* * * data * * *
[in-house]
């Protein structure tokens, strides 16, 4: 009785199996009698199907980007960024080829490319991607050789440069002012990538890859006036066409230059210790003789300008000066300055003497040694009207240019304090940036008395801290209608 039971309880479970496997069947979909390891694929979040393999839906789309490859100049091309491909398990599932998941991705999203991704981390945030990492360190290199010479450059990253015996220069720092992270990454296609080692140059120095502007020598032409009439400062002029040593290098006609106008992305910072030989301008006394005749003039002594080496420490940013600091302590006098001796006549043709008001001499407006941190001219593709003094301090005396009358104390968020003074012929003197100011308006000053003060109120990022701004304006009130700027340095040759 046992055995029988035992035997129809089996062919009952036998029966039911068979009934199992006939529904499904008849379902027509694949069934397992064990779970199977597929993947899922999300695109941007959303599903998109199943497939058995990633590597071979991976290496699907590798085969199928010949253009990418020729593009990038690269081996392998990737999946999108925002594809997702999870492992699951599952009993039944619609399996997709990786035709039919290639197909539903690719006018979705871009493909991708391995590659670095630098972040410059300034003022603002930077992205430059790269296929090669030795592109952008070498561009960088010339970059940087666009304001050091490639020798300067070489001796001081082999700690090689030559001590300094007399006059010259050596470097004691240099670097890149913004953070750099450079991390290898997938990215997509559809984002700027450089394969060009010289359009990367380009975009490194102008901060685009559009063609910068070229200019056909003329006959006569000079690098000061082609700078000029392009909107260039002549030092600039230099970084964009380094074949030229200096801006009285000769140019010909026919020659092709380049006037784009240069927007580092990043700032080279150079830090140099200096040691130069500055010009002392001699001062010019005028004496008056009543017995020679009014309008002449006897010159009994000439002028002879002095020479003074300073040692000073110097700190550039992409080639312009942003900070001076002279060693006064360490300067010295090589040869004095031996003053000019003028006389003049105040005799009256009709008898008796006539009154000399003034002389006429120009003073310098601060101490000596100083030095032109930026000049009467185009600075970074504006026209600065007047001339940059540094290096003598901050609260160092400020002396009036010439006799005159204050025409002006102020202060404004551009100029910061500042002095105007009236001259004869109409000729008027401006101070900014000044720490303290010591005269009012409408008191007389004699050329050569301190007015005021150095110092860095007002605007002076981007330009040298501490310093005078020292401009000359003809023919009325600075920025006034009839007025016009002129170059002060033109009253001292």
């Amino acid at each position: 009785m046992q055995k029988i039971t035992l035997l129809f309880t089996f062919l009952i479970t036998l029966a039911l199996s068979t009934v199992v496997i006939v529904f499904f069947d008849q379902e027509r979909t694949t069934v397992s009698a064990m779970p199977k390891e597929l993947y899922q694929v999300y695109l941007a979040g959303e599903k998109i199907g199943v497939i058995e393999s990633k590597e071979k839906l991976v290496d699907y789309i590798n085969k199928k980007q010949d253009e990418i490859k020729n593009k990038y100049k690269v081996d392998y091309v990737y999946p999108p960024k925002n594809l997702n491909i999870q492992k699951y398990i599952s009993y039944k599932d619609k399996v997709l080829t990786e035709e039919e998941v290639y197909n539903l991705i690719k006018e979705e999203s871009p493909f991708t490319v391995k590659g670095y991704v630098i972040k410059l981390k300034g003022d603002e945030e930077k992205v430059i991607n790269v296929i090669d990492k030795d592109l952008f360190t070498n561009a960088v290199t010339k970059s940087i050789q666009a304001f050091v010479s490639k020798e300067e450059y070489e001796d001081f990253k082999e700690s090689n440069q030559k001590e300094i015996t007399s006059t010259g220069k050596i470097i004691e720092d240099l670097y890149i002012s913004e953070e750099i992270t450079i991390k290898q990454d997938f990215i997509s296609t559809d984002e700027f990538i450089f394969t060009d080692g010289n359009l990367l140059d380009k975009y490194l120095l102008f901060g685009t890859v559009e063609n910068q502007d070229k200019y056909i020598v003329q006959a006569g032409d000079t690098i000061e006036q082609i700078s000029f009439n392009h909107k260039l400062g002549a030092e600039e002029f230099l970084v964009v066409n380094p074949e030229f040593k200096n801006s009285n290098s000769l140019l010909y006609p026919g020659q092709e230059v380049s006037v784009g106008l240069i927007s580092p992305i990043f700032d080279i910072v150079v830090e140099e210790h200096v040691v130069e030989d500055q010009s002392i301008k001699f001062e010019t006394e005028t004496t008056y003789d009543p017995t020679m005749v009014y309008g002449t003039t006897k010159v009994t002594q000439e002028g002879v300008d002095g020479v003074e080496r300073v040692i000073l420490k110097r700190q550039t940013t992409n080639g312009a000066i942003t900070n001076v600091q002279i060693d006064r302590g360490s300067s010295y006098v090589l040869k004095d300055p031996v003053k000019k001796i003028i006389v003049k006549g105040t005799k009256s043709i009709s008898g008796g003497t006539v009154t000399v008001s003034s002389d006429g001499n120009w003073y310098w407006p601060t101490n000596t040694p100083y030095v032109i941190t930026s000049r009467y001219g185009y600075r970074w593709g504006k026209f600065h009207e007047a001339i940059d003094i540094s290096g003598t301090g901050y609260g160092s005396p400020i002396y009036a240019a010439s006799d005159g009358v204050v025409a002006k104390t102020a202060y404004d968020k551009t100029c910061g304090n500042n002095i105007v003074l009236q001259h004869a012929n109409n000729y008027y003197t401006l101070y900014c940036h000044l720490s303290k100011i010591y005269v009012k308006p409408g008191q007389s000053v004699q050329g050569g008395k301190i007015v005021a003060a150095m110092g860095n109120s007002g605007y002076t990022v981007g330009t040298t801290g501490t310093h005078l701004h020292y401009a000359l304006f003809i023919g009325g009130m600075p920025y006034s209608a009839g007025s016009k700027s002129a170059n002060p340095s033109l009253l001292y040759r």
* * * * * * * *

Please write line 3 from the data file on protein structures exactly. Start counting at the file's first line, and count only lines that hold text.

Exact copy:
């Amino acid at each position: 009785m046992q055995k029988i039971t035992l035997l129809f309880t089996f062919l009952i479970t036998l029966a039911l199996s068979t009934v199992v496997i006939v529904f499904f069947d008849q379902e027509r979909t694949t069934v397992s009698a064990m779970p199977k390891e597929l993947y899922q694929v999300y695109l941007a979040g959303e599903k998109i199907g199943v497939i058995e393999s990633k590597e071979k839906l991976v290496d699907y789309i590798n085969k199928k980007q010949d253009e990418i490859k020729n593009k990038y100049k690269v081996d392998y091309v990737y999946p999108p960024k925002n594809l997702n491909i999870q492992k699951y398990i599952s009993y039944k599932d619609k399996v997709l080829t990786e035709e039919e998941v290639y197909n539903l991705i690719k006018e979705e999203s871009p493909f991708t490319v391995k590659g670095y991704v630098i972040k410059l981390k300034g003022d603002e945030e930077k992205v430059i991607n790269v296929i090669d990492k030795d592109l952008f360190t070498n561009a960088v290199t010339k970059s940087i050789q666009a304001f050091v010479s490639k020798e300067e450059y070489e001796d001081f990253k082999e700690s090689n440069q030559k001590e300094i015996t007399s006059t010259g220069k050596i470097i004691e720092d240099l670097y890149i002012s913004e953070e750099i992270t450079i991390k290898q990454d997938f990215i997509s296609t559809d984002e700027f990538i450089f394969t060009d080692g010289n359009l990367l140059d380009k975009y490194l120095l102008f901060g685009t890859v559009e063609n910068q502007d070229k200019y056909i020598v003329q006959a006569g032409d000079t690098i000061e006036q082609i700078s000029f009439n392009h909107k260039l400062g002549a030092e600039e002029f230099l970084v964009v066409n380094p074949e030229f040593k200096n801006s009285n290098s000769l140019l010909y006609p026919g020659q092709e230059v380049s006037v784009g106008l240069i927007s580092p992305i990043f700032d080279i910072v150079v830090e140099e210790h200096v040691v130069e030989d500055q010009s002392i301008k001699f001062e010019t006394e005028t004496t008056y003789d009543p017995t020679m005749v009014y309008g002449t003039t006897k010159v009994t002594q000439e002028g002879v300008d002095g020479v003074e080496r300073v040692i000073l420490k110097r700190q550039t940013t992409n080639g312009a000066i942003t900070n001076v600091q002279i060693d006064r302590g360490s300067s010295y006098v090589l040869k004095d300055p031996v003053k000019k001796i003028i006389v003049k006549g105040t005799k009256s043709i009709s008898g008796g003497t006539v009154t000399v008001s003034s002389d006429g001499n120009w003073y310098w407006p601060t101490n000596t040694p100083y030095v032109i941190t930026s000049r009467y001219g185009y600075r970074w593709g504006k026209f600065h009207e007047a001339i940059d003094i540094s290096g003598t301090g901050y609260g160092s005396p400020i002396y009036a240019a010439s006799d005159g009358v204050v025409a002006k104390t102020a202060y404004d968020k551009t100029c910061g304090n500042n002095i105007v003074l009236q001259h004869a012929n109409n000729y008027y003197t401006l101070y900014c940036h000044l720490s303290k100011i010591y005269v009012k308006p409408g008191q007389s000053v004699q050329g050569g008395k301190i007015v005021a003060a150095m110092g860095n109120s007002g605007y002076t990022v981007g330009t040298t801290g501490t310093h005078l701004h020292y401009a000359l304006f003809i023919g009325g009130m600075p920025y006034s209608a009839g007025s016009k700027s002129a170059n002060p340095s033109l009253l001292y040759r």